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Argotec/Lavazza

An Espresso Machine Designed for Space Travel

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Argotec/Lavazza

Astronauts orbiting the Earth in the International Space Station often miss the many comforts of home: A warm shower. Family time. And of course, a good cup of joe.

“‘An espresso coffee is what I miss most aboard the International Space Station.’ We have repeatedly heard this comment from the Italian astronauts,” says Italian coffee company Lavazza, which teamed up with aerospace engineering company Argotec to create an espresso machine designed specifically to be used in space. It’s called the ISSpresso (I-S-S for International Space Station. Get it?), and it arrived at its destination this morning, three days after leaving Earth on a SpaceX supply ship. Now astronauts can get a cup of coffee that is “good, hot, and steaming,” says Giuseppe Lavazza, Vice President of Lavazza.

The first pour will likely go to Italian Air Force Captain Samantha Cristoforetti. She’s been on the ISS for four months already, forced to drink instant coffee which, when you’re used to the glory that is Italian espresso, is torturous. "For an instant coffee, it's an excellent instant coffee," Vickie Kloeris, who manages the space station's food supply for NASA, tells NPR. “Can it compete with brewed espresso? No."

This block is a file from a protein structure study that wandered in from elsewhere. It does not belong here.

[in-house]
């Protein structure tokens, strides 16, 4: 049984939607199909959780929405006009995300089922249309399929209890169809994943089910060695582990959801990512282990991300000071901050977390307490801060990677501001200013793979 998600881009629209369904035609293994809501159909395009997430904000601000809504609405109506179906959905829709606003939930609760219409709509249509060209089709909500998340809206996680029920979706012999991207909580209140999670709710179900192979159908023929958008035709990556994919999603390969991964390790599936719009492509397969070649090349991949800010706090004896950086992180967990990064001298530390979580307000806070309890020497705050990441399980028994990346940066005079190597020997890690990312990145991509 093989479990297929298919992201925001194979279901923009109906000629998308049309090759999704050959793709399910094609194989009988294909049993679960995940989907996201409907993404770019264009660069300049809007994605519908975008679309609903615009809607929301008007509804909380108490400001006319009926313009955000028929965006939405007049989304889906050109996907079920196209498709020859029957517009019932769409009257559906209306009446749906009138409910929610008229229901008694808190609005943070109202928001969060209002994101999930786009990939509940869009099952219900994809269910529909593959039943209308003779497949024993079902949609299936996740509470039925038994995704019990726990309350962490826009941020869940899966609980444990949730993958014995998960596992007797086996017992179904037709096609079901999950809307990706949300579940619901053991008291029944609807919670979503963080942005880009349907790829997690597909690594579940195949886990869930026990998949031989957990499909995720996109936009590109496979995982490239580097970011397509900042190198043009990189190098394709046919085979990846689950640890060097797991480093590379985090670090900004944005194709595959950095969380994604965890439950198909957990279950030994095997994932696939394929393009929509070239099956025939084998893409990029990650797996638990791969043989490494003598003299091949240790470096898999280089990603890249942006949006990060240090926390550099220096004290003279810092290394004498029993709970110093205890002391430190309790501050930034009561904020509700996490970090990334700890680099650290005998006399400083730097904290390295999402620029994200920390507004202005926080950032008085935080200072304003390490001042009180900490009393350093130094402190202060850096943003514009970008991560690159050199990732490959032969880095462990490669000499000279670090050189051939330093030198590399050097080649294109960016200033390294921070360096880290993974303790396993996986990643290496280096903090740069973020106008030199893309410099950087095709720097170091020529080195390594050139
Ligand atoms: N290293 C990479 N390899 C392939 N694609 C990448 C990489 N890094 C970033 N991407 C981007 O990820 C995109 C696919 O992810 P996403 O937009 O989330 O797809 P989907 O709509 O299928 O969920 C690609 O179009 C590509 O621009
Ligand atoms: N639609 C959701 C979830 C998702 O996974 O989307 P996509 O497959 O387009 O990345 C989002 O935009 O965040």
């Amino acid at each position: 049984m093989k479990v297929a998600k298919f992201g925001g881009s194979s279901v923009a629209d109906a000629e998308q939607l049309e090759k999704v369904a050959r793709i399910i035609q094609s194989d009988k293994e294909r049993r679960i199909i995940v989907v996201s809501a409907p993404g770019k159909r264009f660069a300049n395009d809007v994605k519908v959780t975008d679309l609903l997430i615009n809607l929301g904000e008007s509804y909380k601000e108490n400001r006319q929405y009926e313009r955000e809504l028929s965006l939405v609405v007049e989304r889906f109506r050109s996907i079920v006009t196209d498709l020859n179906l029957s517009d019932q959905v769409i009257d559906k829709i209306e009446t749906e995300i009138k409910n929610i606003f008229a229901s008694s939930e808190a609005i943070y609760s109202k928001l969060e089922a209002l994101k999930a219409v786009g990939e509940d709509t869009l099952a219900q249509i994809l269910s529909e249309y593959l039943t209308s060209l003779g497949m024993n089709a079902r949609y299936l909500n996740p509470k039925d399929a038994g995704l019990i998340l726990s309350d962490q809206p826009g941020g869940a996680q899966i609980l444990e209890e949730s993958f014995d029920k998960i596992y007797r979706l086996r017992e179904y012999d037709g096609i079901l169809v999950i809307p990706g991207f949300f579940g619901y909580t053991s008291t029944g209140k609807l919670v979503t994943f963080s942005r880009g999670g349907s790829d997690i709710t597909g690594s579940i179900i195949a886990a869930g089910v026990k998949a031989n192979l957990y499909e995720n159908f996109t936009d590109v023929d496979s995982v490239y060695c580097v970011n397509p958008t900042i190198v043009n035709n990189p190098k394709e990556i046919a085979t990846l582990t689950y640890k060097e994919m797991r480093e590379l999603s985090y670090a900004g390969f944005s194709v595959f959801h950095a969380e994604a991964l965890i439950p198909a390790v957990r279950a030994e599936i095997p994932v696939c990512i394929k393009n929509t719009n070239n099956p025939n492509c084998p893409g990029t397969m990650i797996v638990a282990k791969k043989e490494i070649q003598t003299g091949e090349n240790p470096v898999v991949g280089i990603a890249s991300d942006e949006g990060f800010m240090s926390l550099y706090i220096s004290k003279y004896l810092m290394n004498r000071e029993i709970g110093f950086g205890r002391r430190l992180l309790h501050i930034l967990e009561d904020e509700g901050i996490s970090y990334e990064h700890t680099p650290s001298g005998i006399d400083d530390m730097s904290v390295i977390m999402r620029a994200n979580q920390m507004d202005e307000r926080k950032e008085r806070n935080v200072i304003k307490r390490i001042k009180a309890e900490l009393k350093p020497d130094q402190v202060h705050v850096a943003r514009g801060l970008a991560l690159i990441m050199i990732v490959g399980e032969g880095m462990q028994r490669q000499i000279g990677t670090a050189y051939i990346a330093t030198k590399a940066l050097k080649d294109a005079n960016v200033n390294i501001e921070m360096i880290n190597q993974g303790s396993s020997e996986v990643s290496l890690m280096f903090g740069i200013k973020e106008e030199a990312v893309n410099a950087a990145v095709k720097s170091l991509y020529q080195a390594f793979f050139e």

While the ISSpresso machine is specially designed to withstand space conditions, nobody really knows how it will behave. “The principles that regulate the fluid dynamics of liquids and mixtures are very different from those typical on Earth,” Lavazza says. In a normal espresso machine, the tubes that carry water are made of plastic. In the ISSpresso, they’re made of a special steel that can withstand extreme pressure. The machine is roughly the size of a microwave but weighs about 44 pounds.

Here’s how it’s supposed to work: A little capsule containing the coffee is installed along with a water bag. When the brew is done, the coffee makes its way into a standard NASA drinking pouch, which can be removed—and voila—espresso in a bag. (They’re working on designing a little cup that could be used in zero gravity.) It’s sort of like the pod-based Keurig machines we’re so familiar with down here on Earth, and like the Keurig machine, the ISSpresso produces waste with each brew. That could create a lot of trash in a short amount of time, and getting things on and off the ISS is an expensive process. "We'll see how it goes," Kloeris says. "If it's successful, then we'll have to figure out how we're going to resupply it."